S4043, Davies 1995, ESC 3997 (2553). Edward VIII 1936 maundy set. The 1936 maundy issue used the obverse dies of the late king who had died the previous January. Practically...
S3980, Davies 1500, ESC 3560 (361). Edward VII 1902 currency issue crown. Lightly toned with a hint of cabinet friction. Grade: gEF
S2811, N2240. Charles I sixpence, group D, mm.Harp. The arms and CR on the reverse were initially inverted and then corrected. Extremely rare thus. Weight 2.95g. ex Dr J R...
S2811, N2240. Charles I gp.D sixpence with mm. Portcullis. ex. Dr J R Hulett collection, bt R Platt, Leeds, Feb '74, with ticket. Weight 2.82g. Toned with good detail. Grade:...
S872. Four irregular issue Northumbrian stycas, In varied condition. Grade: Fine or better.
S2211. Henry VII Canterbury 2d, joint issue between Archbishop and King. No stops variety. Weight 1.10g. Clipped. Grade: gFine
S3848, P1471. William IV 1834 farthing with a raised line on the saltire. Scarce. General wear to both sides. Grade: nVF
KM#T5. 1930 British Trade Dollar, struck in 0.900 silver for circulation in the Far East. Small surface marks, but little wear. Grade: aEF
S2199, N1705. Henry VII facing bust groat with mm. Greyhound's Head 2. A scarce mark. Weight 2.93g. Slightly creased with a dark tone. Grade: aVF
S3958, F514, P1875. Victoria 1866 bronze bun head 1/4d. A trace of cabinet friction only. Toned with lustre traces. Grade: gEF
S3950, P1562. Victoria 1842 1/4d. Scarce. Somewhat pitted surfaces. Grade: Fine
S3950, P1582. Victoria 1855 1/4d with ww raised on the truncation. Scarce. General even wear. Grade: VF
S3958, F559, P1915. Victoria 1887 1/4d. A little friction to the high points. Grade: EF
S3950, P1583. Victoria 1856 copper 1/4d. Toned with little wear. Grade: EF
S872, Pirie 2106. Ethelred irregular issue styca. EDILRED, EAADIILE (Eardwulf). Weight 0.69g. Weak in parts Grade: aFine
S4015, Davies 1934, ESC 3937 (2124). George V first issue 3d in sterling silver. Scarce. Toned. Grade: gVF
S3984, Davies 1593 (1B), ESC 3620- (2117). Edward VII 1904 3d. Scarce. General wear, the reverse better. Grade: VF
S3914C, Davies 1300, ESC 3418 (2080). Victoria type A4 young head 3d. Moderate wear. Grade: VF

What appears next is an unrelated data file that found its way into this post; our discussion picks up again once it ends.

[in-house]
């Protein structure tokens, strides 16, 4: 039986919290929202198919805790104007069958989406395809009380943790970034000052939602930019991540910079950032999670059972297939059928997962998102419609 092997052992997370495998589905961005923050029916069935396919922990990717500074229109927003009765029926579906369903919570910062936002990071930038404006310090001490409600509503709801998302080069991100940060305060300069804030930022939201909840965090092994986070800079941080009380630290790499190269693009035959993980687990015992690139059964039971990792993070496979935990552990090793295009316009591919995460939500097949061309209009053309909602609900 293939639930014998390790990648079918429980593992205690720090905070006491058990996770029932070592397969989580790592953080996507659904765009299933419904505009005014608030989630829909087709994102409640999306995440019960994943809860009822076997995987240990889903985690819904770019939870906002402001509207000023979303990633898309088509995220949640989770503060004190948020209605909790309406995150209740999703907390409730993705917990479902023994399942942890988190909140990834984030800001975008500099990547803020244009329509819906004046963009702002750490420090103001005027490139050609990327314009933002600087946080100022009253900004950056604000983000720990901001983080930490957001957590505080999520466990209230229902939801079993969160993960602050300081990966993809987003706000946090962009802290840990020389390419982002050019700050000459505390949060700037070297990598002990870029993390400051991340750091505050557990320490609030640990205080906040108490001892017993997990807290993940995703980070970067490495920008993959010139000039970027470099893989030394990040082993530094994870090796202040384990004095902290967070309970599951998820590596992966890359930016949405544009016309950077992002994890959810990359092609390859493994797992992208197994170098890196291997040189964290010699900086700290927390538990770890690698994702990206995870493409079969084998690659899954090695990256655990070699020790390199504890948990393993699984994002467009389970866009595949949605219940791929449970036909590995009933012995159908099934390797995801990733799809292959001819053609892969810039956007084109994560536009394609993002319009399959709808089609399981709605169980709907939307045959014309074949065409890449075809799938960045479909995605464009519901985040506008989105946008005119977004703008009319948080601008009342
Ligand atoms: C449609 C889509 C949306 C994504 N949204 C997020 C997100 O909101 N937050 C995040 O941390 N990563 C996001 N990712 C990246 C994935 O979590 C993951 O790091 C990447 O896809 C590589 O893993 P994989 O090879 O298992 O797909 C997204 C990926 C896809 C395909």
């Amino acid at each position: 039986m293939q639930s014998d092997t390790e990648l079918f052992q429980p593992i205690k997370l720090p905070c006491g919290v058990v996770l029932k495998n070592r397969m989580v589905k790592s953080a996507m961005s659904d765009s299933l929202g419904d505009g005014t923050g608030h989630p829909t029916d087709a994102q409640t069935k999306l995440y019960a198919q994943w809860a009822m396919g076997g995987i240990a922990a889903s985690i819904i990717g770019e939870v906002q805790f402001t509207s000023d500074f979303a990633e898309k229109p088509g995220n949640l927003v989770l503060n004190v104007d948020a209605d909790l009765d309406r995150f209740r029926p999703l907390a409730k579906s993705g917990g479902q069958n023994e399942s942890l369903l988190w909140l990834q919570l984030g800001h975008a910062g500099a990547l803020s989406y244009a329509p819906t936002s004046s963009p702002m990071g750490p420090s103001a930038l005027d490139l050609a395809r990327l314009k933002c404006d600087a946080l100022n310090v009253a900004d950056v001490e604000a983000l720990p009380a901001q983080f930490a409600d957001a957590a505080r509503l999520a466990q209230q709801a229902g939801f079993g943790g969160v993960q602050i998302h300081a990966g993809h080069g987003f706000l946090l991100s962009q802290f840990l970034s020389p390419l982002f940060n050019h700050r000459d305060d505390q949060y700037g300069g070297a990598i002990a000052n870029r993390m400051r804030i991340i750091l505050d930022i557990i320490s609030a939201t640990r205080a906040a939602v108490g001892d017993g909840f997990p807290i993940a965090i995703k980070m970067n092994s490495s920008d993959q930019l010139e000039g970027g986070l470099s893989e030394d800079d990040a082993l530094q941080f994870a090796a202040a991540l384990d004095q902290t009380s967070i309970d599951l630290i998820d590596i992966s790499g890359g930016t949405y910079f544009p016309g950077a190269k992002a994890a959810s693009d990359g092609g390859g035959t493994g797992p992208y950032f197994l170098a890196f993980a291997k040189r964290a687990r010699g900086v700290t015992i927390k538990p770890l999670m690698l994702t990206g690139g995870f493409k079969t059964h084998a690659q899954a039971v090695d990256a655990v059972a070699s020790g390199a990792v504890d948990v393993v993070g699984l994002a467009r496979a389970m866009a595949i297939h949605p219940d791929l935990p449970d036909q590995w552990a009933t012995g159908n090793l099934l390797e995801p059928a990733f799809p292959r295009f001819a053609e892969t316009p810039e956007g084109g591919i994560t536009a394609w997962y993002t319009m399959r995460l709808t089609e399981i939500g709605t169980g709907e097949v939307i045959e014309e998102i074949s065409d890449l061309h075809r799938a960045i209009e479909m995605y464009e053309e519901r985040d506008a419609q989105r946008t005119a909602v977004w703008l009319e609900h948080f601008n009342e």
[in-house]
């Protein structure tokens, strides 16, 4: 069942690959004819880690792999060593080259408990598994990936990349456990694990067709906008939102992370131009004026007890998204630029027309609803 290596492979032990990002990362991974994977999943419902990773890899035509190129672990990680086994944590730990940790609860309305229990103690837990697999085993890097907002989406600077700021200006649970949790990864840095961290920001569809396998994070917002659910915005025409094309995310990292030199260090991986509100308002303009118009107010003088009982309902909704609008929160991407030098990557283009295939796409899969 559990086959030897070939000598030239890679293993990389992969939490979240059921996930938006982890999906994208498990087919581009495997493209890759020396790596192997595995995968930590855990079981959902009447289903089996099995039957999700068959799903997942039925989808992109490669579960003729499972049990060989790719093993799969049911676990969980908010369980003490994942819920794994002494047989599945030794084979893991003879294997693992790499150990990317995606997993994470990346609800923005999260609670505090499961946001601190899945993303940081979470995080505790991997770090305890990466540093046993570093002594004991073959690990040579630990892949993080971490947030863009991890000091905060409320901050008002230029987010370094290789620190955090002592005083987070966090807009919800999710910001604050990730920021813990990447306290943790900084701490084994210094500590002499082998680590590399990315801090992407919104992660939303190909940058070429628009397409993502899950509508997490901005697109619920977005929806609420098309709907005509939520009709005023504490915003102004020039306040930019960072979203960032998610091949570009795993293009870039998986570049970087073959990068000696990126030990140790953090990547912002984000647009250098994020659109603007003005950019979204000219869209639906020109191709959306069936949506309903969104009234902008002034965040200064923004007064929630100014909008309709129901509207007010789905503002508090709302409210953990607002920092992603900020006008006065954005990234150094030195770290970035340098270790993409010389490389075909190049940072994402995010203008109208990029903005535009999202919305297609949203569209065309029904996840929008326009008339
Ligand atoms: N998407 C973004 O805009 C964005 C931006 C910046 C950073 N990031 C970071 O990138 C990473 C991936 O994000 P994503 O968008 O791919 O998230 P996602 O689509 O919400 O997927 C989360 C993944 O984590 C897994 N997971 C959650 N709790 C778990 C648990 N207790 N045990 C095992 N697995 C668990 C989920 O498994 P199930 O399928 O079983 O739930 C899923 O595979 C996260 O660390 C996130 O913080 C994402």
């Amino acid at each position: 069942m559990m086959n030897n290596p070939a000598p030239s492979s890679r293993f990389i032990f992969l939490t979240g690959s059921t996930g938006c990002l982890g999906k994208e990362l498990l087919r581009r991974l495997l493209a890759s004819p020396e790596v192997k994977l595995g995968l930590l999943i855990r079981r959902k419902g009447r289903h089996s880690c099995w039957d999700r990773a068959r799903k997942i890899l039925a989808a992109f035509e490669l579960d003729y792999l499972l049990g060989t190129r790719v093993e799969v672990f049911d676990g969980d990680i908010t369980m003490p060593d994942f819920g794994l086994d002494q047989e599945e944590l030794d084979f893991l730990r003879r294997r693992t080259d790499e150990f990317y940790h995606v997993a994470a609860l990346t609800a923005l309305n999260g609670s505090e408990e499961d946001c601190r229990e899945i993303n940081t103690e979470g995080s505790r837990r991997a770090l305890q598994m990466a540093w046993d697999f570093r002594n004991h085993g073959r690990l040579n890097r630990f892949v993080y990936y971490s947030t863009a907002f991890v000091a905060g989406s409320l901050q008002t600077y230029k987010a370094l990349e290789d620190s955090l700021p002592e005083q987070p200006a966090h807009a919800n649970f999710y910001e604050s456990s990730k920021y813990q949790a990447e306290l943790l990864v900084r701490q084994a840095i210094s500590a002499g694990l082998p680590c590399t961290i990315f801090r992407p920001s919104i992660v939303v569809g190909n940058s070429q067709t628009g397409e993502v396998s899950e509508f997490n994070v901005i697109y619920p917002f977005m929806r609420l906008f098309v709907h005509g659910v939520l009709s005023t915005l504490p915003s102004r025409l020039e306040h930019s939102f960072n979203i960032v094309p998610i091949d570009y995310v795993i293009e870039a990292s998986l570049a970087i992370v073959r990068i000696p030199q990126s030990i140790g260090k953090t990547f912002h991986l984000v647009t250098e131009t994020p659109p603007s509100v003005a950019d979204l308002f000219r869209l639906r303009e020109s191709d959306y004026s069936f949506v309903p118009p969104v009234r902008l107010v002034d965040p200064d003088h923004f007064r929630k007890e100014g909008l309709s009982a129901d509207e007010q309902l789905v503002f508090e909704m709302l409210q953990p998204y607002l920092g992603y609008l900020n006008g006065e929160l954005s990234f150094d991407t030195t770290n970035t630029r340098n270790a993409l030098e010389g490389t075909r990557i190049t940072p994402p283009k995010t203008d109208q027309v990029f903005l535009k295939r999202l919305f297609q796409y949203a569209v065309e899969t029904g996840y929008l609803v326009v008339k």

S1605, N1158. Edward III pre-treaty 1d, ser. Ga of York with mm. Cross 3. Weight 1.05g. ex Lord Stewartby 1142a. General wear. Grade: Fine or slightly better.
S1565, N1147, LAL 30. Edward III 4th coinage pre-treaty 4d with mm. cross 1 and wedge tailed R. Weight 4.47g. ex-Lord Stewartby 1095c. Of good weight on a small flan....
S3882, Davies 433, ESC 2564 (282). Victoria young head crown with cinquefoil stops and narrower date with plain 4. Reverse rim bruise at 3 o'clock and general wear. Grade: aVF...
S3882, Davies 435, ESC 2567 (286). Victoria Young Head crown. Last year of issue. General wear. Grade: aFine
S3921, Davies 480, ESC 2585 (296). Jubilee head crown. First year of issue. General wear with a dark tone. Grade: aVF
S2356, N1815, Withers 1Da. Henry VIII 2nd coinage 1/2d from the London mint. i.m. Arrow. Weight 0.30g. Soft in parts, but not too much wear. Grade: aVF
Coin descriptions will contain references pertaining to that item. These are the main references used by collectors of their respective fields. A list of the prefixes used here is as follows: BCW The Hammered Silver Coins Produced at the Tower Mint During the Reign of Elizabeth I (I D Brown, C H Comber, W Wilkinson). A detailed study of dies, punches and die pairs for Elizabethan silver coins. The definitive reference. (2006) Dxxxx British Silver Coins since 1816 (Peter J Davies). A list of silver coins struck since 1816 which includes proofs and patterns together with more detailed die varieties than ESC. (1st Ed. 1982) ESC xxxx (xxxx) English Silver Coinage since 1649 (Maurice Bull). A list of silver coins...
Why collect coins? People are attracted to the hobby for a variety of reasons, from taking an interest in a pile of coins found in Granny’s cupboard or inheriting a group of old coins in a bequest, to being interested in an old coin you found in the garden. Everyone handles coins on a daily basis, and some will take a few moments to look at them in closer detail. People often tell me they started collecting as a result of finding a specific 50p or £2 piece in their change. This is a cheap way into collecting, as you can always spend the collection for what it cost, should you get bored. A large number take up the hobby...